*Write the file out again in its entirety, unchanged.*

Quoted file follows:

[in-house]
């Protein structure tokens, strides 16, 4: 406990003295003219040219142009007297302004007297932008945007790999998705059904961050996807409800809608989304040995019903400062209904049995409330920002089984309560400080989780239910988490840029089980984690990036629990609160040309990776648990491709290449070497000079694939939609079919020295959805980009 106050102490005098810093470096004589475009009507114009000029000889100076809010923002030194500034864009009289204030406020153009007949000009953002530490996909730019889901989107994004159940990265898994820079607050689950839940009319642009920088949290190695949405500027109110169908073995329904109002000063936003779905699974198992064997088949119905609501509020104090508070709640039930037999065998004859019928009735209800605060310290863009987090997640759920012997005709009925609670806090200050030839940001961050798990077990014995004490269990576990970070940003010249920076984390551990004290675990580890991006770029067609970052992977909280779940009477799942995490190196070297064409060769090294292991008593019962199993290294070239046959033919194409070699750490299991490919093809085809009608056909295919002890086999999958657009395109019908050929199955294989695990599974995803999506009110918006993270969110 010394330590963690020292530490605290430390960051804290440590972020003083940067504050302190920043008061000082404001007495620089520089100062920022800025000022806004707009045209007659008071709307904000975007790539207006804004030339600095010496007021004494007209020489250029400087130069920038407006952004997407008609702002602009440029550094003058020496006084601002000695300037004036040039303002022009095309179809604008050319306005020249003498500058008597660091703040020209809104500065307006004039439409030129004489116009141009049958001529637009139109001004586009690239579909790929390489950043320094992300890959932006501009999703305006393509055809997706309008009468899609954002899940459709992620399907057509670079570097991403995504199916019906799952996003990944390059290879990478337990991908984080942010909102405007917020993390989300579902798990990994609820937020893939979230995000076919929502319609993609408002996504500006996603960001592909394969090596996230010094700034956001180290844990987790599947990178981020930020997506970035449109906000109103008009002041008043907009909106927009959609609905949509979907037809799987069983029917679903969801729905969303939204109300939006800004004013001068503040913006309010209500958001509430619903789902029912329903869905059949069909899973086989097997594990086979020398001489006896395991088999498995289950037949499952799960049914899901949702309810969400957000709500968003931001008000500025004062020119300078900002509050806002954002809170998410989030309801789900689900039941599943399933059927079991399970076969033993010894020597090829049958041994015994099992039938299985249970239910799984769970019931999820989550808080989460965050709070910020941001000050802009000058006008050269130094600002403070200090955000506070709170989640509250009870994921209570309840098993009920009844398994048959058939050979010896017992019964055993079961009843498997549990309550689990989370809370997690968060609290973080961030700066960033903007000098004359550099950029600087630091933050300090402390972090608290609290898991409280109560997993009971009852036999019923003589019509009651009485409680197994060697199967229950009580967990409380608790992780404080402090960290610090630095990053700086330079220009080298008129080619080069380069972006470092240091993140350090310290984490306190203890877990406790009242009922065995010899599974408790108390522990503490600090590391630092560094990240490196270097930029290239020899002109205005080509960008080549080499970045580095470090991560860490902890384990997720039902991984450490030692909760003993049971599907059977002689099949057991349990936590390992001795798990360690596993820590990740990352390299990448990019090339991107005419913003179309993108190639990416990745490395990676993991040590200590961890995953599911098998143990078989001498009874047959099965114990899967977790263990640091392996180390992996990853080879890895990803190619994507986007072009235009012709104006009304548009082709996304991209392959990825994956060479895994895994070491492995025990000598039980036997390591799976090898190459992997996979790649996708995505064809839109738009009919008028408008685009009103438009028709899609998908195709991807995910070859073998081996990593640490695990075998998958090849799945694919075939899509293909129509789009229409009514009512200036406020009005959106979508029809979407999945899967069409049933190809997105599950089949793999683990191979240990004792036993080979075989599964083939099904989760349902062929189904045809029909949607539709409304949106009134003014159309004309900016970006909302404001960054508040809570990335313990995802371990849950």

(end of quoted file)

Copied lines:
[in-house]
């Protein structure tokens, strides 16, 4: 406990003295003219040219142009007297302004007297932008945007790999998705059904961050996807409800809608989304040995019903400062209904049995409330920002089984309560400080989780239910988490840029089980984690990036629990609160040309990776648990491709290449070497000079694939939609079919020295959805980009 106050102490005098810093470096004589475009009507114009000029000889100076809010923002030194500034864009009289204030406020153009007949000009953002530490996909730019889901989107994004159940990265898994820079607050689950839940009319642009920088949290190695949405500027109110169908073995329904109002000063936003779905699974198992064997088949119905609501509020104090508070709640039930037999065998004859019928009735209800605060310290863009987090997640759920012997005709009925609670806090200050030839940001961050798990077990014995004490269990576990970070940003010249920076984390551990004290675990580890991006770029067609970052992977909280779940009477799942995490190196070297064409060769090294292991008593019962199993290294070239046959033919194409070699750490299991490919093809085809009608056909295919002890086999999958657009395109019908050929199955294989695990599974995803999506009110918006993270969110 010394330590963690020292530490605290430390960051804290440590972020003083940067504050302190920043008061000082404001007495620089520089100062920022800025000022806004707009045209007659008071709307904000975007790539207006804004030339600095010496007021004494007209020489250029400087130069920038407006952004997407008609702002602009440029550094003058020496006084601002000695300037004036040039303002022009095309179809604008050319306005020249003498500058008597660091703040020209809104500065307006004039439409030129004489116009141009049958001529637009139109001004586009690239579909790929390489950043320094992300890959932006501009999703305006393509055809997706309008009468899609954002899940459709992620399907057509670079570097991403995504199916019906799952996003990944390059290879990478337990991908984080942010909102405007917020993390989300579902798990990994609820937020893939979230995000076919929502319609993609408002996504500006996603960001592909394969090596996230010094700034956001180290844990987790599947990178981020930020997506970035449109906000109103008009002041008043907009909106927009959609609905949509979907037809799987069983029917679903969801729905969303939204109300939006800004004013001068503040913006309010209500958001509430619903789902029912329903869905059949069909899973086989097997594990086979020398001489006896395991088999498995289950037949499952799960049914899901949702309810969400957000709500968003931001008000500025004062020119300078900002509050806002954002809170998410989030309801789900689900039941599943399933059927079991399970076969033993010894020597090829049958041994015994099992039938299985249970239910799984769970019931999820989550808080989460965050709070910020941001000050802009000058006008050269130094600002403070200090955000506070709170989640509250009870994921209570309840098993009920009844398994048959058939050979010896017992019964055993079961009843498997549990309550689990989370809370997690968060609290973080961030700066960033903007000098004359550099950029600087630091933050300090402390972090608290609290898991409280109560997993009971009852036999019923003589019509009651009485409680197994060697199967229950009580967990409380608790992780404080402090960290610090630095990053700086330079220009080298008129080619080069380069972006470092240091993140350090310290984490306190203890877990406790009242009922065995010899599974408790108390522990503490600090590391630092560094990240490196270097930029290239020899002109205005080509960008080549080499970045580095470090991560860490902890384990997720039902991984450490030692909760003993049971599907059977002689099949057991349990936590390992001795798990360690596993820590990740990352390299990448990019090339991107005419913003179309993108190639990416990745490395990676993991040590200590961890995953599911098998143990078989001498009874047959099965114990899967977790263990640091392996180390992996990853080879890895990803190619994507986007072009235009012709104006009304548009082709996304991209392959990825994956060479895994895994070491492995025990000598039980036997390591799976090898190459992997996979790649996708995505064809839109738009009919008028408008685009009103438009028709899609998908195709991807995910070859073998081996990593640490695990075998998958090849799945694919075939899509293909129509789009229409009514009512200036406020009005959106979508029809979407999945899967069409049933190809997105599950089949793999683990191979240990004792036993080979075989599964083939099904989760349902062929189904045809029909949607539709409304949106009134003014159309004309900016970006909302404001960054508040809570990335313990995802371990849950």